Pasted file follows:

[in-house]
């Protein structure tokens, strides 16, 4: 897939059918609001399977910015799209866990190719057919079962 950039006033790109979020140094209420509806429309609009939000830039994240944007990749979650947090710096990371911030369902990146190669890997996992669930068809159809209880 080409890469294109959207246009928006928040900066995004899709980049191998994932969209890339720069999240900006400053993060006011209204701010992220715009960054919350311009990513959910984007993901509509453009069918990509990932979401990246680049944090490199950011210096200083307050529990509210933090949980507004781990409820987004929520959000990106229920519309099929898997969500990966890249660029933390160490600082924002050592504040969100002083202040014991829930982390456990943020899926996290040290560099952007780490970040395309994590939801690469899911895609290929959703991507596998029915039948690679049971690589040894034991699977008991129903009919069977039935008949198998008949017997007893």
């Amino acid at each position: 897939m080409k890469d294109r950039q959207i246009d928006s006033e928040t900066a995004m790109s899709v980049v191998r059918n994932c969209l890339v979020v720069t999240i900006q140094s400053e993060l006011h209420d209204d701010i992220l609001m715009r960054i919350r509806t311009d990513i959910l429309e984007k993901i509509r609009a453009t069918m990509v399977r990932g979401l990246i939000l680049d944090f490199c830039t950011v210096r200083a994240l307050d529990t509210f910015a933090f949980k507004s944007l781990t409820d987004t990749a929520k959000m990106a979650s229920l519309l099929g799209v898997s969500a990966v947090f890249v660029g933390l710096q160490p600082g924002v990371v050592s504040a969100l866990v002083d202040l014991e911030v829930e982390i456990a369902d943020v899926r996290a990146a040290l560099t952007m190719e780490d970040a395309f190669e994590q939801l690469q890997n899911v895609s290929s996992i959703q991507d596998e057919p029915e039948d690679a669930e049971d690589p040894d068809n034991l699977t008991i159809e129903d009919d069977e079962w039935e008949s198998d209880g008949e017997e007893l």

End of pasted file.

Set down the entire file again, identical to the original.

[in-house]
């Protein structure tokens, strides 16, 4: 897939059918609001399977910015799209866990190719057919079962 950039006033790109979020140094209420509806429309609009939000830039994240944007990749979650947090710096990371911030369902990146190669890997996992669930068809159809209880 080409890469294109959207246009928006928040900066995004899709980049191998994932969209890339720069999240900006400053993060006011209204701010992220715009960054919350311009990513959910984007993901509509453009069918990509990932979401990246680049944090490199950011210096200083307050529990509210933090949980507004781990409820987004929520959000990106229920519309099929898997969500990966890249660029933390160490600082924002050592504040969100002083202040014991829930982390456990943020899926996290040290560099952007780490970040395309994590939801690469899911895609290929959703991507596998029915039948690679049971690589040894034991699977008991129903009919069977039935008949198998008949017997007893």
């Amino acid at each position: 897939m080409k890469d294109r950039q959207i246009d928006s006033e928040t900066a995004m790109s899709v980049v191998r059918n994932c969209l890339v979020v720069t999240i900006q140094s400053e993060l006011h209420d209204d701010i992220l609001m715009r960054i919350r509806t311009d990513i959910l429309e984007k993901i509509r609009a453009t069918m990509v399977r990932g979401l990246i939000l680049d944090f490199c830039t950011v210096r200083a994240l307050d529990t509210f910015a933090f949980k507004s944007l781990t409820d987004t990749a929520k959000m990106a979650s229920l519309l099929g799209v898997s969500a990966v947090f890249v660029g933390l710096q160490p600082g924002v990371v050592s504040a969100l866990v002083d202040l014991e911030v829930e982390i456990a369902d943020v899926r996290a990146a040290l560099t952007m190719e780490d970040a395309f190669e994590q939801l690469q890997n899911v895609s290929s996992i959703q991507d596998e057919p029915e039948d690679a669930e049971d690589p040894d068809n034991l699977t008991i159809e129903d009919d069977e079962w039935e008949s198998d209880g008949e017997e007893l």